30 November 2002
1. A state election was held today. The Bracks government was re-elected with an increased majority, which is somewhat surprising given that their election material is ungrammatical. Voters in Richmond got a letter starting:
Remember three years ago the opinion pollsters predicted Jeff Kennett and the Liberals were going to win a third term in power. Instead, I’m writing to you today as the Labor Premier of Victoria.
(Writing as Premier of Victoria instead of what? What might have happened? Instead of Jeff Kennett and the Liberals winning a third term in power? They’re not parallel forms! The last sentence should start Instead, Labor won, and I’m writing to you …. The first sentence also needs a question mark—and it should probably start with Remember how ….)
Voters in Prahran got:
I’m writing to you because Saturday’s election is a very important choice for all Victorians. It’s about who you can rely on to deliver the services we all need.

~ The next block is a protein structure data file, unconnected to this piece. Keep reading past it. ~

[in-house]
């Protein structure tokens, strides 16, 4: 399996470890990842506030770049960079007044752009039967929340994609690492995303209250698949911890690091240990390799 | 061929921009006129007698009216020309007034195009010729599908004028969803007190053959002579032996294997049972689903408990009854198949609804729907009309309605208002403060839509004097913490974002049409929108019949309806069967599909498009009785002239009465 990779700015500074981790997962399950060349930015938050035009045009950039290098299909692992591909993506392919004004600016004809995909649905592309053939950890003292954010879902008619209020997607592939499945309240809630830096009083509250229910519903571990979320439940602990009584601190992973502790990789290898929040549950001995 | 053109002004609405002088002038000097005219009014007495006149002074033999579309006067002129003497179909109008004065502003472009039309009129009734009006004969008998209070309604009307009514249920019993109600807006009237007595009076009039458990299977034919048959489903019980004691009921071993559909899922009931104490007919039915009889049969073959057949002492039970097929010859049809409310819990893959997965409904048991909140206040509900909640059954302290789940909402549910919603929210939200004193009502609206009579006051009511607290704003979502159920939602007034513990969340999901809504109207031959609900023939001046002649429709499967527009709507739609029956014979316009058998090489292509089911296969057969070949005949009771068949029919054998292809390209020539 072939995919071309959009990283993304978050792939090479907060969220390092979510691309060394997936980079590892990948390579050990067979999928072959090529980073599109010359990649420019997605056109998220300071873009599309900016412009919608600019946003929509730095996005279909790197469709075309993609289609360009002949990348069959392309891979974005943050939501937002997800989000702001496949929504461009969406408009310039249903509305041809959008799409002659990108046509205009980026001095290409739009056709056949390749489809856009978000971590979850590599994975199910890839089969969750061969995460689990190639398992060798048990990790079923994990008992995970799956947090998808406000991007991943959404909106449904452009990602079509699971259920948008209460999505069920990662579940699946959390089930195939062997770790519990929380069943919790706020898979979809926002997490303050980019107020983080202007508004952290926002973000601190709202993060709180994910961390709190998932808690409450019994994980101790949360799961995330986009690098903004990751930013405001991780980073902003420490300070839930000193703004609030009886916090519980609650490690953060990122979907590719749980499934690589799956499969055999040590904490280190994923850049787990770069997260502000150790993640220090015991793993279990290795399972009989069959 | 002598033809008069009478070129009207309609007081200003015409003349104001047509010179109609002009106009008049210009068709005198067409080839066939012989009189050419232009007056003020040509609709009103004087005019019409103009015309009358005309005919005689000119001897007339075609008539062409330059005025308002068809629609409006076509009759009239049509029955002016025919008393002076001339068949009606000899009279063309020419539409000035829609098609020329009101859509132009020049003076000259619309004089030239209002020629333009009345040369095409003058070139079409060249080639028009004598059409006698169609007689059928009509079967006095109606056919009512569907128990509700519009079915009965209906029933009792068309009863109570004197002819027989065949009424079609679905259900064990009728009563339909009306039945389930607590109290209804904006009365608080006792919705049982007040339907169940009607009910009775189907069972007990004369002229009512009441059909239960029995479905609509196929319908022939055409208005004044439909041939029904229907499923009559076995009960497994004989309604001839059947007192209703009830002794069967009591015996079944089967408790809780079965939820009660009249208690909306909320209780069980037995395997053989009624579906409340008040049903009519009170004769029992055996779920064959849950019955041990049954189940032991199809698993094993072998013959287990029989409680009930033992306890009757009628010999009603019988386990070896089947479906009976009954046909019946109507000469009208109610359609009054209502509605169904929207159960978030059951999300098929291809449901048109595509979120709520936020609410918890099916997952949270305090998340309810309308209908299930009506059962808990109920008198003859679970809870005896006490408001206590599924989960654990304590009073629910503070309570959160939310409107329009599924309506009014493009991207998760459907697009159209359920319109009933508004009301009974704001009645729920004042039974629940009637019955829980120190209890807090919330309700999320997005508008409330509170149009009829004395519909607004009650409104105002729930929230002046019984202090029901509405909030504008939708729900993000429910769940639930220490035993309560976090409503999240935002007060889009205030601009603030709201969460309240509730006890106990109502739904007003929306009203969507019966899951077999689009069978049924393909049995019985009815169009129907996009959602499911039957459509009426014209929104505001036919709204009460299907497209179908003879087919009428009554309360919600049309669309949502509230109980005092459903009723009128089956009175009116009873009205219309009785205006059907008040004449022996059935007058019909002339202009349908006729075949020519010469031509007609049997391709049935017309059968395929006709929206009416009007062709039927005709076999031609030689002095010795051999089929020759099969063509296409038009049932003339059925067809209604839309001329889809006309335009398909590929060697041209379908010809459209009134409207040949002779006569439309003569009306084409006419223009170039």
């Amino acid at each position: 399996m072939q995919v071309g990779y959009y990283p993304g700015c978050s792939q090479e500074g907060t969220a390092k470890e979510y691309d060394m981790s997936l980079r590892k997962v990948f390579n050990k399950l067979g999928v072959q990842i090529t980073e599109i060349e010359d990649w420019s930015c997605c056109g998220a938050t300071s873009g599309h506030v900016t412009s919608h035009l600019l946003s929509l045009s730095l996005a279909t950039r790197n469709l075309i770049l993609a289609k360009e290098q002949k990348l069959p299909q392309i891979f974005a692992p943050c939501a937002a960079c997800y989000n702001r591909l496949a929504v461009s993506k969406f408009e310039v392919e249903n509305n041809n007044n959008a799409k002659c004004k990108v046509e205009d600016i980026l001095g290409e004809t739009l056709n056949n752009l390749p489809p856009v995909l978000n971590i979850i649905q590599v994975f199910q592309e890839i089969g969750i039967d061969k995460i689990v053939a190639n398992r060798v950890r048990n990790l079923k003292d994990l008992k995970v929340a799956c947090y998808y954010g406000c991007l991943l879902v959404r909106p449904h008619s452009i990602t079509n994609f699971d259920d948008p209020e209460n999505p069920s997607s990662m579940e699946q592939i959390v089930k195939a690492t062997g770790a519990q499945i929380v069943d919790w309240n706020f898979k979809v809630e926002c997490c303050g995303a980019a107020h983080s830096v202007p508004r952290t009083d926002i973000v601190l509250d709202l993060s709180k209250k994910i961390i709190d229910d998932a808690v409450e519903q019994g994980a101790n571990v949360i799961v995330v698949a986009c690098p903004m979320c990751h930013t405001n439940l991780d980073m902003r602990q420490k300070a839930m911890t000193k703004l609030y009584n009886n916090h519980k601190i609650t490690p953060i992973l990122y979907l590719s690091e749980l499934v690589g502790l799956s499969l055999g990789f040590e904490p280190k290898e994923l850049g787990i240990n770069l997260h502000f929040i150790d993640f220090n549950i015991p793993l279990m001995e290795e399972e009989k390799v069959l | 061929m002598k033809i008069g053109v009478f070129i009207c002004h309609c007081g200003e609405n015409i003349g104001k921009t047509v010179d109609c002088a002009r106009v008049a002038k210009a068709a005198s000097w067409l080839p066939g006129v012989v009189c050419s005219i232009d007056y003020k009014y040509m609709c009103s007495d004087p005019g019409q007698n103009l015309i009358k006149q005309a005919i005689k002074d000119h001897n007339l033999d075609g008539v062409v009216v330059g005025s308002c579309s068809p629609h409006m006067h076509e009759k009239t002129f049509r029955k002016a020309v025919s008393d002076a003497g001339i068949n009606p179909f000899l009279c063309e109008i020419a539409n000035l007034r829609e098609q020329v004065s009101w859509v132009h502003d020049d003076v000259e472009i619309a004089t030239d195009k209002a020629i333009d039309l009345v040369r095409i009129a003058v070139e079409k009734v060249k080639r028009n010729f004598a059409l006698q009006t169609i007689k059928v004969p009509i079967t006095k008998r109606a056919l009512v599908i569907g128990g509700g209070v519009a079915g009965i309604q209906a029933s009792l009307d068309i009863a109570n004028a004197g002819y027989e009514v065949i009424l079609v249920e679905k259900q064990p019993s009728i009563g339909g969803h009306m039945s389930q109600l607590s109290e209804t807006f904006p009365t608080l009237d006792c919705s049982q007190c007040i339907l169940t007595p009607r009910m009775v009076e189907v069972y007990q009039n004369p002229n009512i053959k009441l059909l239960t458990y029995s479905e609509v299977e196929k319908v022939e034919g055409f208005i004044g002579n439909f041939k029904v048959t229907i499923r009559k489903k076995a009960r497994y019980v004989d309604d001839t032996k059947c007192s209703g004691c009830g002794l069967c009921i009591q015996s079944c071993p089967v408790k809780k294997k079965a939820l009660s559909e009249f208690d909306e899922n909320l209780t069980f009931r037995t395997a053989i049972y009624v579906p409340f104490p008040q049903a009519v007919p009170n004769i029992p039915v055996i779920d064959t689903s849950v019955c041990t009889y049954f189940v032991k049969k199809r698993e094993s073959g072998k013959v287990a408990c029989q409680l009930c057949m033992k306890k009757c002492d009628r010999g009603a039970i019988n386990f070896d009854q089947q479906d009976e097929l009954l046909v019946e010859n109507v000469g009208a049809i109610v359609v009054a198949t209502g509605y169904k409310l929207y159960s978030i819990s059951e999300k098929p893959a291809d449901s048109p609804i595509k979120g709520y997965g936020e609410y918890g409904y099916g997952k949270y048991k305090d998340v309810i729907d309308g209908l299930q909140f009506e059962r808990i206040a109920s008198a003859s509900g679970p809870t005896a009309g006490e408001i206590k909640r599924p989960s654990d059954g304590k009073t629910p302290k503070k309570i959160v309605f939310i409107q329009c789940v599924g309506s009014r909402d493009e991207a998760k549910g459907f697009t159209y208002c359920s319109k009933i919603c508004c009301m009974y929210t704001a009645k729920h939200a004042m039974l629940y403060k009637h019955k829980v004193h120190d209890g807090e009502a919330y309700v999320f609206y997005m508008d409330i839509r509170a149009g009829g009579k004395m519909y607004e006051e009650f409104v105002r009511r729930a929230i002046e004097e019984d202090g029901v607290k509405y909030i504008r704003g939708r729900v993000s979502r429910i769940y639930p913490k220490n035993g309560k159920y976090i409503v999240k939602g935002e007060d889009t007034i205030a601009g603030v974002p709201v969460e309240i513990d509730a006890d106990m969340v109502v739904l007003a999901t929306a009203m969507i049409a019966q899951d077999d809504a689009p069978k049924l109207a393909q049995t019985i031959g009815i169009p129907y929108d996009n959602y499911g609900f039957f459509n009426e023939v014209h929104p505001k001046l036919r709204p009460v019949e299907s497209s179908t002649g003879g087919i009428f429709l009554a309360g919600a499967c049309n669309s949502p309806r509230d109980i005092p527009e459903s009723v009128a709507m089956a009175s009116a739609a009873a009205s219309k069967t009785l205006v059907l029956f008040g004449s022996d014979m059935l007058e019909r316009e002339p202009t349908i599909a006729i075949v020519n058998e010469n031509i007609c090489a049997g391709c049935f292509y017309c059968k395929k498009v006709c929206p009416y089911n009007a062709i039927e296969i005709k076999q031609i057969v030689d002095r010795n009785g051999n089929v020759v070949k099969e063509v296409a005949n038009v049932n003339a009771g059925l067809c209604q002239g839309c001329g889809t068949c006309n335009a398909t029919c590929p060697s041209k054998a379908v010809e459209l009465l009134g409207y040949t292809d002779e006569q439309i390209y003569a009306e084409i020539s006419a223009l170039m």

(Saturday’s election is not a choice. One gets to make a choice, but that’s not the same thing. Whether or not to vote Labor would be a choice. Or, the verb could be changed so that the election represents a choice. There’s also some dodginess surrounding the antecedent of It. What’s about who I can rely on? The election might be about who can be relied upon but it’s not about who I can rely on.)
Well, maybe it’s because the Liberals’ material isn’t much better. Their Prahran letter starts:
Most people agree that some governments only start to be active when they’re under pressure to do so. That’s what we’ve been seeing in Victoria since the election was called—a flurry of election-related activity.
(What’s the antecedent of that? What have we been seeing? That most people agree? That governments only start to be active when they’re under pressure?)
2. Norman got married in a fine wedding. I’m not very interested in most markers of adulthood—marriage, homes and babies, say—but I am interested in weddings. In particular, I’d like to know if it’s at all possible for a secular wedding to be as rich in symbolism and emotion as a religious wedding.
3. (My grandmother and I were wondering about this.) When a woman marries, she is (traditionally) known by her husband’s full name (Mrs C. Stillwell). If she is widowed, she keeps this name. However, if she is divorced, she gets her own given name back (Mrs M. Stillwell).